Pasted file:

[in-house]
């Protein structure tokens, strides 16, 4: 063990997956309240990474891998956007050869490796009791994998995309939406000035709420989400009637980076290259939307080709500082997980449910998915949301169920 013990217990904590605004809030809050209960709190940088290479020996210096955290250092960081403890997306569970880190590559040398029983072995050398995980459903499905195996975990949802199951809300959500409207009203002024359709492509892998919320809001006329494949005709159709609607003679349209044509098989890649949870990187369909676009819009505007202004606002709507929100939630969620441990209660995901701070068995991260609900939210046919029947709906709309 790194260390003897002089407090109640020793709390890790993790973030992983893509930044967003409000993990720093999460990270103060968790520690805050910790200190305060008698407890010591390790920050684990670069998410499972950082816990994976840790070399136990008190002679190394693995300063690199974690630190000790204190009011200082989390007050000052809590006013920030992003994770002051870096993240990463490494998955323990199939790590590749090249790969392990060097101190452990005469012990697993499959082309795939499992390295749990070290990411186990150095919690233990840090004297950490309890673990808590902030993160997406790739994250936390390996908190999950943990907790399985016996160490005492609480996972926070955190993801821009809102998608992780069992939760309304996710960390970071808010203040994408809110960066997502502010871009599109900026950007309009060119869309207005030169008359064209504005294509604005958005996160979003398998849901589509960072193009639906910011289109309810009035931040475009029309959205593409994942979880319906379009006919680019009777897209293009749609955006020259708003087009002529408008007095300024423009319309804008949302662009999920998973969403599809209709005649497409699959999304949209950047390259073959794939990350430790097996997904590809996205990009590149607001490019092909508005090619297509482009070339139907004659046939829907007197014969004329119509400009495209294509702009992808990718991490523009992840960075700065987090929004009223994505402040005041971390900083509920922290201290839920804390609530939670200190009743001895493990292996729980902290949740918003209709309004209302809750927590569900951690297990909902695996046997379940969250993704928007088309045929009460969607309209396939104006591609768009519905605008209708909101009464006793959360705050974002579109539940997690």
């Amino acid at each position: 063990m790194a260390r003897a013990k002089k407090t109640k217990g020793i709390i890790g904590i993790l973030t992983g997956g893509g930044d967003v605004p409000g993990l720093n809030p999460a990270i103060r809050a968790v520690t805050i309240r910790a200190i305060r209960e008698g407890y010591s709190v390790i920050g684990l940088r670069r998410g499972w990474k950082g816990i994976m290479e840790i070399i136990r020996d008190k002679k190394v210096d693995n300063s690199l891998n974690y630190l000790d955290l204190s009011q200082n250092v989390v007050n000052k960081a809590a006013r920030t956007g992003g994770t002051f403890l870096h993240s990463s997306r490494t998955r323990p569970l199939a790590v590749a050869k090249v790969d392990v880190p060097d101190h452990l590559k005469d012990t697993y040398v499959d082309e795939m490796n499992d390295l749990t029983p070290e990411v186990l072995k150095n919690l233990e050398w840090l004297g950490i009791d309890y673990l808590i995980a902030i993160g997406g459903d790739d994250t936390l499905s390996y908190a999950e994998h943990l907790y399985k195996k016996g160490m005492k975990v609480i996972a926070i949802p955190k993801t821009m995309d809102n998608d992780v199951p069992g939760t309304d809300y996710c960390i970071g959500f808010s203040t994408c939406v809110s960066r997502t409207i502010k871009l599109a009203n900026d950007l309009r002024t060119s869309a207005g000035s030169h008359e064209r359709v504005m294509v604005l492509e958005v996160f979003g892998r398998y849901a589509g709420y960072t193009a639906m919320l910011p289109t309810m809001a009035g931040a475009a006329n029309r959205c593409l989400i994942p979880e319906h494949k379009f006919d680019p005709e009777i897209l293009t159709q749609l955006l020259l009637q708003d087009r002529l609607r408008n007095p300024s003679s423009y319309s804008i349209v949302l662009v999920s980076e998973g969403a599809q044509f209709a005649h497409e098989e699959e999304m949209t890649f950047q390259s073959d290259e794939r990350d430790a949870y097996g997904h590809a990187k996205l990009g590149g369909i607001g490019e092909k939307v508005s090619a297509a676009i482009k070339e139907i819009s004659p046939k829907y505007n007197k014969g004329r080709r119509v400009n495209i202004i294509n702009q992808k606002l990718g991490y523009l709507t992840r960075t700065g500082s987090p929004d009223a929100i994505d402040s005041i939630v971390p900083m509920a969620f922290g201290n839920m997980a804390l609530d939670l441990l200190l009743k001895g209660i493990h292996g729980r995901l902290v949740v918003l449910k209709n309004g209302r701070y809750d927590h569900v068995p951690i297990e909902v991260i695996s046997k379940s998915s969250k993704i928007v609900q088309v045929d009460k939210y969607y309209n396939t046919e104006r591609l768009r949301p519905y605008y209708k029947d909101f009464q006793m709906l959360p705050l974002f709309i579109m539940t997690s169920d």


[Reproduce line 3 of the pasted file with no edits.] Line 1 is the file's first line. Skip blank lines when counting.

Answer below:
């Amino acid at each position: 063990m790194a260390r003897a013990k002089k407090t109640k217990g020793i709390i890790g904590i993790l973030t992983g997956g893509g930044d967003v605004p409000g993990l720093n809030p999460a990270i103060r809050a968790v520690t805050i309240r910790a200190i305060r209960e008698g407890y010591s709190v390790i920050g684990l940088r670069r998410g499972w990474k950082g816990i994976m290479e840790i070399i136990r020996d008190k002679k190394v210096d693995n300063s690199l891998n974690y630190l000790d955290l204190s009011q200082n250092v989390v007050n000052k960081a809590a006013r920030t956007g992003g994770t002051f403890l870096h993240s990463s997306r490494t998955r323990p569970l199939a790590v590749a050869k090249v790969d392990v880190p060097d101190h452990l590559k005469d012990t697993y040398v499959d082309e795939m490796n499992d390295l749990t029983p070290e990411v186990l072995k150095n919690l233990e050398w840090l004297g950490i009791d309890y673990l808590i995980a902030i993160g997406g459903d790739d994250t936390l499905s390996y908190a999950e994998h943990l907790y399985k195996k016996g160490m005492k975990v609480i996972a926070i949802p955190k993801t821009m995309d809102n998608d992780v199951p069992g939760t309304d809300y996710c960390i970071g959500f808010s203040t994408c939406v809110s960066r997502t409207i502010k871009l599109a009203n900026d950007l309009r002024t060119s869309a207005g000035s030169h008359e064209r359709v504005m294509v604005l492509e958005v996160f979003g892998r398998y849901a589509g709420y960072t193009a639906m919320l910011p289109t309810m809001a009035g931040a475009a006329n029309r959205c593409l989400i994942p979880e319906h494949k379009f006919d680019p005709e009777i897209l293009t159709q749609l955006l020259l009637q708003d087009r002529l609607r408008n007095p300024s003679s423009y319309s804008i349209v949302l662009v999920s980076e998973g969403a599809q044509f209709a005649h497409e098989e699959e999304m949209t890649f950047q390259s073959d290259e794939r990350d430790a949870y097996g997904h590809a990187k996205l990009g590149g369909i607001g490019e092909k939307v508005s090619a297509a676009i482009k070339e139907i819009s004659p046939k829907y505007n007197k014969g004329r080709r119509v400009n495209i202004i294509n702009q992808k606002l990718g991490y523009l709507t992840r960075t700065g500082s987090p929004d009223a929100i994505d402040s005041i939630v971390p900083m509920a969620f922290g201290n839920m997980a804390l609530d939670l441990l200190l009743k001895g209660i493990h292996g729980r995901l902290v949740v918003l449910k209709n309004g209302r701070y809750d927590h569900v068995p951690i297990e909902v991260i695996s046997k379940s998915s969250k993704i928007v609900q088309v045929d009460k939210y969607y309209n396939t046919e104006r591609l768009r949301p519905y605008y209708k029947d909101f009464q006793m709906l959360p705050l974002f709309i579109m539940t997690s169920d």